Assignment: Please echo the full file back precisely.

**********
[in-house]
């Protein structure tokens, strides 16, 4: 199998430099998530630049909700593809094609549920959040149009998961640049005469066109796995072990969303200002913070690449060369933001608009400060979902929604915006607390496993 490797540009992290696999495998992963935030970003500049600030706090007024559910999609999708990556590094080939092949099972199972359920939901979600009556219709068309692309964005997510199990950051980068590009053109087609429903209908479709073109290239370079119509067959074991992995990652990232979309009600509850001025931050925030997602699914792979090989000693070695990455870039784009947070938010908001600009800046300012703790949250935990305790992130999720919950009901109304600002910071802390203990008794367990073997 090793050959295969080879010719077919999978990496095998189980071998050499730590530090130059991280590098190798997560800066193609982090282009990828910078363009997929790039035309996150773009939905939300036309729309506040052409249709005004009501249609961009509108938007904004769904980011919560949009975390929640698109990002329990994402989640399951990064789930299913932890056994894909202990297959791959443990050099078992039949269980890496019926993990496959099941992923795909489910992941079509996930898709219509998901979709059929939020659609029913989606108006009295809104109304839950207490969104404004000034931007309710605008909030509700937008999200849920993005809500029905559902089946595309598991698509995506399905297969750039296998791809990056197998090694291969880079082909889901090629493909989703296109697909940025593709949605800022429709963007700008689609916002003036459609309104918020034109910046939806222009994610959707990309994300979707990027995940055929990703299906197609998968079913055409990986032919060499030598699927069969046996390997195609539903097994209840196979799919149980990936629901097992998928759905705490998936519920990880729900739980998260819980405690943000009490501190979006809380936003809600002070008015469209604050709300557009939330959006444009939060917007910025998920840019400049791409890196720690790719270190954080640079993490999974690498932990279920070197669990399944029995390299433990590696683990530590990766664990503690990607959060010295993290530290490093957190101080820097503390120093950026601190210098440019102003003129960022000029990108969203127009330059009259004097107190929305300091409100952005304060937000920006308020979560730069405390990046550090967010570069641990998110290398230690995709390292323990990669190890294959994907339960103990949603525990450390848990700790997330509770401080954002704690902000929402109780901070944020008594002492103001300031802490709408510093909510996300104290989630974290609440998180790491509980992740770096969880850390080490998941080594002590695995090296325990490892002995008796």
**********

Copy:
[in-house]
């Protein structure tokens, strides 16, 4: 199998430099998530630049909700593809094609549920959040149009998961640049005469066109796995072990969303200002913070690449060369933001608009400060979902929604915006607390496993 490797540009992290696999495998992963935030970003500049600030706090007024559910999609999708990556590094080939092949099972199972359920939901979600009556219709068309692309964005997510199990950051980068590009053109087609429903209908479709073109290239370079119509067959074991992995990652990232979309009600509850001025931050925030997602699914792979090989000693070695990455870039784009947070938010908001600009800046300012703790949250935990305790992130999720919950009901109304600002910071802390203990008794367990073997 090793050959295969080879010719077919999978990496095998189980071998050499730590530090130059991280590098190798997560800066193609982090282009990828910078363009997929790039035309996150773009939905939300036309729309506040052409249709005004009501249609961009509108938007904004769904980011919560949009975390929640698109990002329990994402989640399951990064789930299913932890056994894909202990297959791959443990050099078992039949269980890496019926993990496959099941992923795909489910992941079509996930898709219509998901979709059929939020659609029913989606108006009295809104109304839950207490969104404004000034931007309710605008909030509700937008999200849920993005809500029905559902089946595309598991698509995506399905297969750039296998791809990056197998090694291969880079082909889901090629493909989703296109697909940025593709949605800022429709963007700008689609916002003036459609309104918020034109910046939806222009994610959707990309994300979707990027995940055929990703299906197609998968079913055409990986032919060499030598699927069969046996390997195609539903097994209840196979799919149980990936629901097992998928759905705490998936519920990880729900739980998260819980405690943000009490501190979006809380936003809600002070008015469209604050709300557009939330959006444009939060917007910025998920840019400049791409890196720690790719270190954080640079993490999974690498932990279920070197669990399944029995390299433990590696683990530590990766664990503690990607959060010295993290530290490093957190101080820097503390120093950026601190210098440019102003003129960022000029990108969203127009330059009259004097107190929305300091409100952005304060937000920006308020979560730069405390990046550090967010570069641990998110290398230690995709390292323990990669190890294959994907339960103990949603525990450390848990700790997330509770401080954002704690902000929402109780901070944020008594002492103001300031802490709408510093909510996300104290989630974290609440998180790491509980992740770096969880850390080490998941080594002590695995090296325990490892002995008796």